Scanning Microfilm

microfilm / microfiche

If you every want to feel old just find the local college student and ask them about the library. They have never used microfiche to look up a book in the stacks. If they have ever seen microfiche it is an old television show with the detective looking up old newspaper articles. The days of microfilm are mostly behind us.

Microfilm/microfiche was developed to store a large volume of documents in a smaller format. Similar to today’s digital images, microfilm is just a picture of the document. The difference is that the image is stored on a film negative. The negatives are viewed using equipment that blows the image up on a screen. The one advantage is that in a pinch you can use an eye glass to look at the image if there is light shining through. It is not the most useful format but if tit was some limited information that was needed then it could be accessed.

The three most common formats are microfilm, microfiche, and aperture cards. Microfilm is just a roll of images. They can be of various lengths depending on how many pages were stored. The second form is microfiche. These are the sheets that libraries used to store card catalogs and newspapers. Each sheet of microfiche holds 98 pages of documents. The third common type are aperture cards. They are a single sheet embedded in a punch card. These were used to hold technical drawings. If you have a hard time finding a machine to read microfilm then take a moment to remember the last time (if ever) you used a punch card machine.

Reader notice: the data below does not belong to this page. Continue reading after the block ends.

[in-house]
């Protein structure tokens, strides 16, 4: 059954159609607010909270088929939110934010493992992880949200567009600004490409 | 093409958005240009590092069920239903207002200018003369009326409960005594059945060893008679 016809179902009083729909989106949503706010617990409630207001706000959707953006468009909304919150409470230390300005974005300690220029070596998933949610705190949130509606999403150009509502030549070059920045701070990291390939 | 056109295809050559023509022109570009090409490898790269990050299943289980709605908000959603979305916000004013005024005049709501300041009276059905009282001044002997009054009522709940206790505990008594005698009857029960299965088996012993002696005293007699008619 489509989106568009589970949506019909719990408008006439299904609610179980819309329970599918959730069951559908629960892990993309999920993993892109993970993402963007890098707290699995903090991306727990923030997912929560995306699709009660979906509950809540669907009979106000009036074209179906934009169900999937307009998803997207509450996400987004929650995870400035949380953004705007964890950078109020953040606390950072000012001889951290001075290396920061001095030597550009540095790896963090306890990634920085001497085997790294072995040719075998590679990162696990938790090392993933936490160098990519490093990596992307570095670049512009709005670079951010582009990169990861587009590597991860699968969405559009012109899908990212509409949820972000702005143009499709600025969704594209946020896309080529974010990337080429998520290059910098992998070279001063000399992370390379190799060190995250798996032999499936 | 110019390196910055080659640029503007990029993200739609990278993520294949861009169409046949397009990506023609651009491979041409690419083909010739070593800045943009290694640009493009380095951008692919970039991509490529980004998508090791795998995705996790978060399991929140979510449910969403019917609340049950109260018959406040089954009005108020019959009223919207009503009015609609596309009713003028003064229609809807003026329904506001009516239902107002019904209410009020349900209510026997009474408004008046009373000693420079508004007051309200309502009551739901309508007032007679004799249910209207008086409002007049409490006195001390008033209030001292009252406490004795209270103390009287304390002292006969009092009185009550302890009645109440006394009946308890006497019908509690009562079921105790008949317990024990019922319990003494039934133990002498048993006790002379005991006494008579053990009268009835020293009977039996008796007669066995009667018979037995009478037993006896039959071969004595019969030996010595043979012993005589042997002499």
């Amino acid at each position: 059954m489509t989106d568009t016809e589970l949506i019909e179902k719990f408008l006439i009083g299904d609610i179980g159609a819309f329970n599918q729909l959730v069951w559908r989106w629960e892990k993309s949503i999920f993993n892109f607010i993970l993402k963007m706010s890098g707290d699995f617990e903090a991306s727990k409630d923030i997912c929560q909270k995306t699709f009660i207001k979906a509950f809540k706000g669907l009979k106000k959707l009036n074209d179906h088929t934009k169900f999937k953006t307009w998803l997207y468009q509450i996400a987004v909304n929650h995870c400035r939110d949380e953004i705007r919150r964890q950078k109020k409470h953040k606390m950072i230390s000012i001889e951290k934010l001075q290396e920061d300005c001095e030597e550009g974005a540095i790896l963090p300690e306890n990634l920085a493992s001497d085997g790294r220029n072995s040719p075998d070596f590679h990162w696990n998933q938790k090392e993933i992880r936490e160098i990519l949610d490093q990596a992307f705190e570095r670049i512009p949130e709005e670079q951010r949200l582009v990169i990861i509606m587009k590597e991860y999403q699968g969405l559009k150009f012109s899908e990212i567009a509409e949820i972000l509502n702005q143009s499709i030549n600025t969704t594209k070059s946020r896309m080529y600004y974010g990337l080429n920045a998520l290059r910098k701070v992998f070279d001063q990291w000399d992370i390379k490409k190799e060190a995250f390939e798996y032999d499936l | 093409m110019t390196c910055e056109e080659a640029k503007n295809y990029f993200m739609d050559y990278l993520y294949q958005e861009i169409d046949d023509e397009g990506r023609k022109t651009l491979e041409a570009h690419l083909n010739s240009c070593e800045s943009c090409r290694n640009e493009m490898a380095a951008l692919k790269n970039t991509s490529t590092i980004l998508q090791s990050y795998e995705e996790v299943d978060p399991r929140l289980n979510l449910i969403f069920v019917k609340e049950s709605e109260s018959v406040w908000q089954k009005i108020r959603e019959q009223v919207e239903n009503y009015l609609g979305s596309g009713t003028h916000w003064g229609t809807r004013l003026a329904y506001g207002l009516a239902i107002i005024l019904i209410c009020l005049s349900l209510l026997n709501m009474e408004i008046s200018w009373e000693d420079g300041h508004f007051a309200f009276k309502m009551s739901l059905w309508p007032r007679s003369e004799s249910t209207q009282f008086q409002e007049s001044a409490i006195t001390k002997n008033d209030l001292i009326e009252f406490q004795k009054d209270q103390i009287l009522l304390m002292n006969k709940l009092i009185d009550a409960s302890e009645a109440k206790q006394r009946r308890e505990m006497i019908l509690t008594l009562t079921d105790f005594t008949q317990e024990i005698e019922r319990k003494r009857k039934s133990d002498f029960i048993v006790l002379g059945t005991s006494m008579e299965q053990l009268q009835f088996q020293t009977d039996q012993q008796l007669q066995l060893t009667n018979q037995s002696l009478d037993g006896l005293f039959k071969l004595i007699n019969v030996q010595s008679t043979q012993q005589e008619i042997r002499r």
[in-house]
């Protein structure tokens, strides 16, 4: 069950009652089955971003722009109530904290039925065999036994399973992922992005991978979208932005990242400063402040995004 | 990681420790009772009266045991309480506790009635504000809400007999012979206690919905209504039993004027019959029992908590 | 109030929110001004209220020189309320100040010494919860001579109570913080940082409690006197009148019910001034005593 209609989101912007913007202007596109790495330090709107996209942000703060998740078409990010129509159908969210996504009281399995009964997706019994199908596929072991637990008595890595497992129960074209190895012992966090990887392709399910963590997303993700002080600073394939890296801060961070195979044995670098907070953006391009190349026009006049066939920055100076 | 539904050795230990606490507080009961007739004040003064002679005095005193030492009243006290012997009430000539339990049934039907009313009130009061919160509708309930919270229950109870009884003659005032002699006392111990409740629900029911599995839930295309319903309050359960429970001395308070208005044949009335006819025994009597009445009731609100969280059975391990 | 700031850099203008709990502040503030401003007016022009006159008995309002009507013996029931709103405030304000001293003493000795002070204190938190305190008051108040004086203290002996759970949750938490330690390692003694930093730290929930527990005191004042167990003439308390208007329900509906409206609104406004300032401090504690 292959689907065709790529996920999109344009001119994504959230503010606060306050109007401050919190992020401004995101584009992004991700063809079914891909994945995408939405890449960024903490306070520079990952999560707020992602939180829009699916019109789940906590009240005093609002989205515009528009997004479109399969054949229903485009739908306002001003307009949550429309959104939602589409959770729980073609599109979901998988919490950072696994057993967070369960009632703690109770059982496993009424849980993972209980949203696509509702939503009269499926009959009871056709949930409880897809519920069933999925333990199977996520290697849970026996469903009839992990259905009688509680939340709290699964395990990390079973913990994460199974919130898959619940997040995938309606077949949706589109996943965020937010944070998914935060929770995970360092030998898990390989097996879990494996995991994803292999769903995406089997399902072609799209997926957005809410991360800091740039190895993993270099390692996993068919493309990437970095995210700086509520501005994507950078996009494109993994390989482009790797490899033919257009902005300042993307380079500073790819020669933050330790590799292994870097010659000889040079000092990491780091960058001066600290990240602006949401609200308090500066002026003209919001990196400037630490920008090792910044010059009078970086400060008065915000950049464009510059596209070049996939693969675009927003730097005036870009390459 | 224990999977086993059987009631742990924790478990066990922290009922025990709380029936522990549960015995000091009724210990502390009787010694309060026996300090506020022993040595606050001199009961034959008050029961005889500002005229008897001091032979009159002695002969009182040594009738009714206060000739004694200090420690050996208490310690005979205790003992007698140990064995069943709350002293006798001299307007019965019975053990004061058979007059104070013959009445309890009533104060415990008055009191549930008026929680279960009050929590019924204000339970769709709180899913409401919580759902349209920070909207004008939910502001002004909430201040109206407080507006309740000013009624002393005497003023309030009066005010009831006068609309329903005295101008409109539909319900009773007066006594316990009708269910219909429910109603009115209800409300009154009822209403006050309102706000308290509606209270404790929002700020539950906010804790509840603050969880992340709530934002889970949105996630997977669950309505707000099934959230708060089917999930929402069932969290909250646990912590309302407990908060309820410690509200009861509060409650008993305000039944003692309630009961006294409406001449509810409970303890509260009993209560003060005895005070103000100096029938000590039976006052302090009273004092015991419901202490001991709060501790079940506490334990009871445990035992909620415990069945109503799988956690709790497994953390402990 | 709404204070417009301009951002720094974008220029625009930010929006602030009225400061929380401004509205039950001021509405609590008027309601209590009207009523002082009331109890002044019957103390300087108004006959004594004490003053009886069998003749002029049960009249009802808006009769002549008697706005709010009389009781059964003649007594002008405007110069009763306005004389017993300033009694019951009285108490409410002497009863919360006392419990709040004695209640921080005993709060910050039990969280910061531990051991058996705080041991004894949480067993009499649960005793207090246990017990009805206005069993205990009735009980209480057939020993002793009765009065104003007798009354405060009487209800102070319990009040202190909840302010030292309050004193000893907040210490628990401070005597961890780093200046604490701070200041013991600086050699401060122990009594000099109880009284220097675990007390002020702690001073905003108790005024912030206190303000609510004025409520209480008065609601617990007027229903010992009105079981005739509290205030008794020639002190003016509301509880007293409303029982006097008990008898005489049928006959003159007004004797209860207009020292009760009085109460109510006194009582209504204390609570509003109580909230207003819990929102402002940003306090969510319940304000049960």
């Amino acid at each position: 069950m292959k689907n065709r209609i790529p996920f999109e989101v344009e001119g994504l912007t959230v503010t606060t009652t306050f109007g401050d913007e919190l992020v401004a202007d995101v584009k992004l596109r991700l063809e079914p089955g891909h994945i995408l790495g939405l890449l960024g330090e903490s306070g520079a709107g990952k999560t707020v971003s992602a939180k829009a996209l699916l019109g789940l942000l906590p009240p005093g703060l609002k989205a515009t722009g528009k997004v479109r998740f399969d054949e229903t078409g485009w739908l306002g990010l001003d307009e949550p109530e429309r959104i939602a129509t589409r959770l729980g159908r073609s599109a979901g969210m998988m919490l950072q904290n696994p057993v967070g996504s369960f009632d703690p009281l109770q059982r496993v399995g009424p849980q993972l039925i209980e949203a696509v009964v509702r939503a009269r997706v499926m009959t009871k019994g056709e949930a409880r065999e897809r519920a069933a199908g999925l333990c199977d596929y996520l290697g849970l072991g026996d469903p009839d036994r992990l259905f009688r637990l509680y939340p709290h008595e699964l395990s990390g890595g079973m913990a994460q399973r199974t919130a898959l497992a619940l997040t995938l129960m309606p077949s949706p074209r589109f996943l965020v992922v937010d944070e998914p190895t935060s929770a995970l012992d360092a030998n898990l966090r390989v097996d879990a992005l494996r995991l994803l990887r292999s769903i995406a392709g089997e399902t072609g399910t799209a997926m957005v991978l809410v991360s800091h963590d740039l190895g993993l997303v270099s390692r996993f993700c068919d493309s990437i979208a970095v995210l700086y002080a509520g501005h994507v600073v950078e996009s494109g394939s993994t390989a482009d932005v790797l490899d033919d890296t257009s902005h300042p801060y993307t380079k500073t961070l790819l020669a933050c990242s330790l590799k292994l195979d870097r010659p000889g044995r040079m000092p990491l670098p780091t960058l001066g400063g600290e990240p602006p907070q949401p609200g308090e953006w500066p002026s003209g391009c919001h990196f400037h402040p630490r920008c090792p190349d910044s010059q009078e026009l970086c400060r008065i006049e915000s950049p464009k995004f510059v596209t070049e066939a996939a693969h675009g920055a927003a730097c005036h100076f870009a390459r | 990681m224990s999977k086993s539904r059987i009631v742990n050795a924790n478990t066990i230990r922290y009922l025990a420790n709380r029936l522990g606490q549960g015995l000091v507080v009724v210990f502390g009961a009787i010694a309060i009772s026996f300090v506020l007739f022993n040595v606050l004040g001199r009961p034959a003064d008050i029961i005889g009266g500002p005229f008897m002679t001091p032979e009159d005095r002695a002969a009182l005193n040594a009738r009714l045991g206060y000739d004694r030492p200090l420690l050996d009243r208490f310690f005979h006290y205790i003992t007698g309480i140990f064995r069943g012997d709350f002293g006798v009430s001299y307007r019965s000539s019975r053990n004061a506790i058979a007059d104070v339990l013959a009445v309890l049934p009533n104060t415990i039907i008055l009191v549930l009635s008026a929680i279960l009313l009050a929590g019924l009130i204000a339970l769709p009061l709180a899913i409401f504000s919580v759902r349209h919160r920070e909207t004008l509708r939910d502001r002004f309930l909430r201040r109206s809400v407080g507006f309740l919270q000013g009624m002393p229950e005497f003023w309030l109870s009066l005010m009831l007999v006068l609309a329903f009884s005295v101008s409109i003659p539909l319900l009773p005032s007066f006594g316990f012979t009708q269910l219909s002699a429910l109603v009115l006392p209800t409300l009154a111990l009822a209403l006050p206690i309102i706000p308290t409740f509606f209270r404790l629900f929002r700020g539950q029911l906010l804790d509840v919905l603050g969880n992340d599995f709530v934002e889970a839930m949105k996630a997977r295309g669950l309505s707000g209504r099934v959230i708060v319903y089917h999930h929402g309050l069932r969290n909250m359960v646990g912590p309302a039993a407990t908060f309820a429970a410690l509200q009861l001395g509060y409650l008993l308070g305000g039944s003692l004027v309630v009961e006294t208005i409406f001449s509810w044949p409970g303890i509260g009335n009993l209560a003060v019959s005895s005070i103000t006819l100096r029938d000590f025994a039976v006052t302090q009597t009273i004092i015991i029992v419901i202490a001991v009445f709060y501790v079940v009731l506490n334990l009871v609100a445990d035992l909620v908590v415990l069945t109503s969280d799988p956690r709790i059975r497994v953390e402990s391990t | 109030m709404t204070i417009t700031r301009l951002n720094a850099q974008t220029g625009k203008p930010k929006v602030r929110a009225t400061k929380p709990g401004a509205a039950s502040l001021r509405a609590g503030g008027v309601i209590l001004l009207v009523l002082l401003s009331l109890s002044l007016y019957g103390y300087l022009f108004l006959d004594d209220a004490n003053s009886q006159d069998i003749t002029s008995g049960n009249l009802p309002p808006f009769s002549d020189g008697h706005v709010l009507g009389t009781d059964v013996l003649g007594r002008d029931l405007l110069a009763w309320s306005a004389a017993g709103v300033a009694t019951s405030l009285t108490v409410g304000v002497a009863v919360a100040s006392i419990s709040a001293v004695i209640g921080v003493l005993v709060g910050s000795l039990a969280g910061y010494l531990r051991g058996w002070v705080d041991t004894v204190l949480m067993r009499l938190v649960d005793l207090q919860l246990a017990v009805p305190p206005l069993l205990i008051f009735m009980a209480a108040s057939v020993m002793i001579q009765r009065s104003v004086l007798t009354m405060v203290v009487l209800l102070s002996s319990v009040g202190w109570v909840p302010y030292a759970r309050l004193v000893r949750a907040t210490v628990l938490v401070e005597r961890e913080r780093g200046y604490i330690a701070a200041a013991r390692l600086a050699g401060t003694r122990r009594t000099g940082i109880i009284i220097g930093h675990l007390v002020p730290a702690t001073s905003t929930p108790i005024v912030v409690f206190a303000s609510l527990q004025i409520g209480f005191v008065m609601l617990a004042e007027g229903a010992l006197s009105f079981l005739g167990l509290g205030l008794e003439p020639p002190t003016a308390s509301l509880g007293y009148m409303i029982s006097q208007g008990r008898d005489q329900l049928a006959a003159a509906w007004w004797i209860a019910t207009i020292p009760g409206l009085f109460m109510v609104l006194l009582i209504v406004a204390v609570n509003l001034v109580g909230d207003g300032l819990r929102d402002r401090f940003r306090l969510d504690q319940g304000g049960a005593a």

The replacement to microfilm are digital records. You do loose the ability to read them without a machine but there are other advantages. The first is that the material can be shared at the speed of the internet. If it is a public archive then it opens up the documents to anyone who is doing research. And on the other side the documents can be locked down to specific users. The documents can now be backed up to an alternate location to prevent loss from a disaster.

The process for converting microfiche to digital is very straight forward. It is just a scanner that works with negatives instead of papers. The same post processing of OCR and redaction is also an option depending on your needs.

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